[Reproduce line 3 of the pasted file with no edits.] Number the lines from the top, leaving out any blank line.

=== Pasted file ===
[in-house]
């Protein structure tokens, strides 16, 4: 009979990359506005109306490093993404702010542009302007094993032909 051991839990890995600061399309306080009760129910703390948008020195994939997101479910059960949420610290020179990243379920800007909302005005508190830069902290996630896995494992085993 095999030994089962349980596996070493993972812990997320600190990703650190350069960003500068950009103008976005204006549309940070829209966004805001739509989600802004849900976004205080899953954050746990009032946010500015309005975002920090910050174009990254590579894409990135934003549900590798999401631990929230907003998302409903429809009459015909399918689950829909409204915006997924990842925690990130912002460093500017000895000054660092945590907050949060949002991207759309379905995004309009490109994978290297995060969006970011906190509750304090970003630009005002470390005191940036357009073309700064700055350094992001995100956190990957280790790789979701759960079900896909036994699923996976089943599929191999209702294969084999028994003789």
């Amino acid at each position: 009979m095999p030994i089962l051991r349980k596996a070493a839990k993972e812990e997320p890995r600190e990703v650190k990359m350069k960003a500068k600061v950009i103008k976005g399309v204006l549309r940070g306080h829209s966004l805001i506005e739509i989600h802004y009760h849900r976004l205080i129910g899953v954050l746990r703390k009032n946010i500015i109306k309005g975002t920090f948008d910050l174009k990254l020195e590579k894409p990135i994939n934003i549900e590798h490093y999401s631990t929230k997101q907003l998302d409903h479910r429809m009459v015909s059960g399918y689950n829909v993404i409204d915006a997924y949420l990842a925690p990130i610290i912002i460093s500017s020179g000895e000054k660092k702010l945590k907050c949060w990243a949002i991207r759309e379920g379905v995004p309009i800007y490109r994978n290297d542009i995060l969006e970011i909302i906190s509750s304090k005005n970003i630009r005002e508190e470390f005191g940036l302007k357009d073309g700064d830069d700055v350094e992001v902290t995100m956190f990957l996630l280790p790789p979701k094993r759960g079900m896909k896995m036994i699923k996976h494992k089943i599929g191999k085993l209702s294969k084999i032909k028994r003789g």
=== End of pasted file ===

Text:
């Amino acid at each position: 009979m095999p030994i089962l051991r349980k596996a070493a839990k993972e812990e997320p890995r600190e990703v650190k990359m350069k960003a500068k600061v950009i103008k976005g399309v204006l549309r940070g306080h829209s966004l805001i506005e739509i989600h802004y009760h849900r976004l205080i129910g899953v954050l746990r703390k009032n946010i500015i109306k309005g975002t920090f948008d910050l174009k990254l020195e590579k894409p990135i994939n934003i549900e590798h490093y999401s631990t929230k997101q907003l998302d409903h479910r429809m009459v015909s059960g399918y689950n829909v993404i409204d915006a997924y949420l990842a925690p990130i610290i912002i460093s500017s020179g000895e000054k660092k702010l945590k907050c949060w990243a949002i991207r759309e379920g379905v995004p309009i800007y490109r994978n290297d542009i995060l969006e970011i909302i906190s509750s304090k005005n970003i630009r005002e508190e470390f005191g940036l302007k357009d073309g700064d830069d700055v350094e992001v902290t995100m956190f990957l996630l280790p790789p979701k094993r759960g079900m896909k896995m036994i699923k996976h494992k089943i599929g191999k085993l209702s294969k084999i032909k028994r003789g």